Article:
|18:25||Be it farre from thee from doing this thing, to slay the righteous with the wicked: and that the righteous should be euen as the wicked, be it farre from thee. shall not the Iudge of all the worlde doe right?|
|18:26||And the Lord answered, If I shall finde in Sodom fiftie righteous within the citie, then will I spare all the place for their sakes.|
|18:27||Then Abraham answered and said, Behold nowe, I haue begun to speake vnto my Lord, and I am but dust and ashes.|
|18:28||If there shall lacke fiue of fiftie righteous, wilt thou destroy all the citie for fiue? And he saide, If I finde there fiue and fourtie, I will not destroy it.|
|18:29||And he yet spake to him againe, and saide, What if there shalbe found fourtie there? Then he answered, I will not doe it for fourties sake.|
|18:30||Againe he said, Let not my Lord nowe be angry, that I speake, What if thirtie be founde there? Then he saide, I will not doe it, if I finde thirtie there.|
|18:31||Moreouer he said, Behold, now I haue begonne to speake vnto my Lord, What if twentie be founde there? And he answered, I will not destroy it for twenties sake.|
|18:32||Then he saide, Let not my Lord be nowe angrie, and I will speake but this once, What if tenne be found there? And he answered, I will not destroy it for tennes sake.|
|18:33||And the Lord went his way when he had left communing with Abraham, and Abraham returned vnto his place.|
Geneva Bible 1560/1599
The Geneva Bible is one of the most influential and historically significant translations of the Bible into English, preceding the King James translation by 51 years. It was the primary Bible of 16th century Protestantism and was the Bible used by William Shakespeare, Oliver Cromwell, John Knox, John Donne, and John Bunyan. The language of the Geneva Bible was more forceful and vigorous and because of this, most readers strongly preferred this version at the time.
The Geneva Bible was produced by a group of English scholars who, fleeing from the reign of Queen Mary, had found refuge in Switzerland. During the reign of Queen Mary, no Bibles were printed in England, the English Bible was no longer used in churches and English Bibles already in churches were removed and burned. Mary was determined to return Britain to Roman Catholicism.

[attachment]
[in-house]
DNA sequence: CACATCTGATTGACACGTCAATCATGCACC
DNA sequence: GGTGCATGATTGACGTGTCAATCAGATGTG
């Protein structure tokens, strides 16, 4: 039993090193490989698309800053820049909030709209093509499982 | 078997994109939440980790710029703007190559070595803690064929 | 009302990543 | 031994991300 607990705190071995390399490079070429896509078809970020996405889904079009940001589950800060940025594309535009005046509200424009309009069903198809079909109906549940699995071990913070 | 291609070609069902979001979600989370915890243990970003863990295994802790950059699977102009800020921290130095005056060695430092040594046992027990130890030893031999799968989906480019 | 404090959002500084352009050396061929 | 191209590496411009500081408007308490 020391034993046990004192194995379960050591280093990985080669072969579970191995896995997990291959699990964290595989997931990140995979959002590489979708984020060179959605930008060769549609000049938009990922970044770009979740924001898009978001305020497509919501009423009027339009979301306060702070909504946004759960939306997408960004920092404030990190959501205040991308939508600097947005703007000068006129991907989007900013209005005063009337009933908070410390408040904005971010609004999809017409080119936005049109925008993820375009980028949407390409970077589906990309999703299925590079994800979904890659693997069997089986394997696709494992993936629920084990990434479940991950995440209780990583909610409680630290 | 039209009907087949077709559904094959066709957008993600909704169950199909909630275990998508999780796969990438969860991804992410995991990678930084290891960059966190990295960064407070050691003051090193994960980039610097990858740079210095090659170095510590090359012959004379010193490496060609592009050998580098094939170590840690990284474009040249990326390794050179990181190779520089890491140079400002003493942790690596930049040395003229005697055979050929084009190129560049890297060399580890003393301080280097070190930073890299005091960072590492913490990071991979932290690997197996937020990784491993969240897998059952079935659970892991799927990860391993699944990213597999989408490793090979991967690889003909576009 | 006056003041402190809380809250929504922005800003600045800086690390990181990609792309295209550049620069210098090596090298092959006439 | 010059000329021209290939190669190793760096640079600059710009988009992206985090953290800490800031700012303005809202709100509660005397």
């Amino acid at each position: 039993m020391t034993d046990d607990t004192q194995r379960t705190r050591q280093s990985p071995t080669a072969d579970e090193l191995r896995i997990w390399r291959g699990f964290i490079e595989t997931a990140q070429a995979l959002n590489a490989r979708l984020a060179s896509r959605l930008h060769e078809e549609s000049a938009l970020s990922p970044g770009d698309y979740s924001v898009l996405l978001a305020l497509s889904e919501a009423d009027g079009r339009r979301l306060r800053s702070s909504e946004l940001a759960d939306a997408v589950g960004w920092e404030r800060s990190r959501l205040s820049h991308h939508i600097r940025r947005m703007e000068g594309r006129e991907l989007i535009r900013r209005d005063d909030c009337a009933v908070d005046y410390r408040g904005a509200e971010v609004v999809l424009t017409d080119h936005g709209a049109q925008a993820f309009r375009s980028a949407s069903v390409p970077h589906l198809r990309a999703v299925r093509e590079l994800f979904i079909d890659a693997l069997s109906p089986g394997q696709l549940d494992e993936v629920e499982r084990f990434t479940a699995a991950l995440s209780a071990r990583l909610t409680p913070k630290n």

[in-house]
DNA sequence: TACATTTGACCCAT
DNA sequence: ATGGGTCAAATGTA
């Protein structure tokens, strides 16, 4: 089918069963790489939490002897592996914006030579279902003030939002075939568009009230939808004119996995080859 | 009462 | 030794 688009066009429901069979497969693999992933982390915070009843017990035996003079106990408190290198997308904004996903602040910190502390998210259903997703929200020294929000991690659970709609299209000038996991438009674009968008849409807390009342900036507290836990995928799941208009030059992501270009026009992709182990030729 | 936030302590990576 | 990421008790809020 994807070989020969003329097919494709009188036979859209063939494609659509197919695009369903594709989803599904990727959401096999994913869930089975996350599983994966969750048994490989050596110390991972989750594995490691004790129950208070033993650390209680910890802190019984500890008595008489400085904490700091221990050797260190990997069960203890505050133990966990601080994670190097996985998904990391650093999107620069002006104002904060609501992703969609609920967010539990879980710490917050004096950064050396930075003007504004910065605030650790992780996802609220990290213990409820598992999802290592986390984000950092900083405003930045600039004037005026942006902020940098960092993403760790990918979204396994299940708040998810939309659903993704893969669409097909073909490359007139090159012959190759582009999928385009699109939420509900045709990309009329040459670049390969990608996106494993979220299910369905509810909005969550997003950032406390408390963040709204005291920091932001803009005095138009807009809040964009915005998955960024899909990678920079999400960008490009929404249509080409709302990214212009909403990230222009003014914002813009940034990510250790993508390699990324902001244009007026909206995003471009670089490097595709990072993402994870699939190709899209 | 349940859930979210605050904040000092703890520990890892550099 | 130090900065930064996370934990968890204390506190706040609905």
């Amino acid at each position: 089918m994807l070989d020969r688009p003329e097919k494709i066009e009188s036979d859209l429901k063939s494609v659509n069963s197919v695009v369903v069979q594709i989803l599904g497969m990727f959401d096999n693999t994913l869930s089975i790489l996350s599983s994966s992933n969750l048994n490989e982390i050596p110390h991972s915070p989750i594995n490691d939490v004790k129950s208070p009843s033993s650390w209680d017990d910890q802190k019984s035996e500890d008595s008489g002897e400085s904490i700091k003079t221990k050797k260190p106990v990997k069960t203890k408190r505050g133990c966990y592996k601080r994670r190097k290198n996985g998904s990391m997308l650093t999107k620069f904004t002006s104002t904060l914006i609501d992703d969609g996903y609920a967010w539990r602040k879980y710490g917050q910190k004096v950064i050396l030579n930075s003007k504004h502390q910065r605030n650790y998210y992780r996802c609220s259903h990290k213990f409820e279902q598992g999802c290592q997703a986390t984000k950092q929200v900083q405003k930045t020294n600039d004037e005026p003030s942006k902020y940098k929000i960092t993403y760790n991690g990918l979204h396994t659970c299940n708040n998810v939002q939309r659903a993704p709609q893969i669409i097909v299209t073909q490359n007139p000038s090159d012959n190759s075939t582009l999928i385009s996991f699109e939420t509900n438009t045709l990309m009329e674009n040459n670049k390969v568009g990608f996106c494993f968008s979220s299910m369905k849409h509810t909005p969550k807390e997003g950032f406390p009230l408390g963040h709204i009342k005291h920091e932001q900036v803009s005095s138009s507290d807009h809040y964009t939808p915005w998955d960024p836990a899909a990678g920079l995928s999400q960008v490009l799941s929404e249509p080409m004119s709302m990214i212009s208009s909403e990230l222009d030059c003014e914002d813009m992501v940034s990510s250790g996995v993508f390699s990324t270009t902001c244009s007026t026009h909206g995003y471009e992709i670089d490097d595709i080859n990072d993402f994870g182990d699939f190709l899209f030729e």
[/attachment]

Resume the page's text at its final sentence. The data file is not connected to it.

The first English Protestant to die during Mary's turbulent reign was John Rogers in 1555, who had been the editor of the Matthews Bible. At this time, hundreds of Protestants left England and headed for Geneva, a city which under the leadership of Calvin, had become the intellectual and spiritual capital of European Protestants.
One of these exiles was William Whittingham, a fellow of Christ Church at Oxford University, who had been a diplomat, a courtier, was much traveled and skilled in many languages including Greek and Hebrew. He eventually succeeded John Knox as the minister of the English congregation in Geneva. Whittingham went on to publish the 1560 Geneva Bible.
This version is significant because, it came with a variety of scriptural study guides and aids, which included verse citations that allow the reader to cross-reference one verse with numerous relevant verses in the rest of the Bible, introductions to each book of the Bible that acted to summarize all of the material that each book would cover, maps, tables, woodcut illustrations, indices, as well as other included features, all of which would eventually lead to the reputation of the Geneva Bible as history's very first study Bible.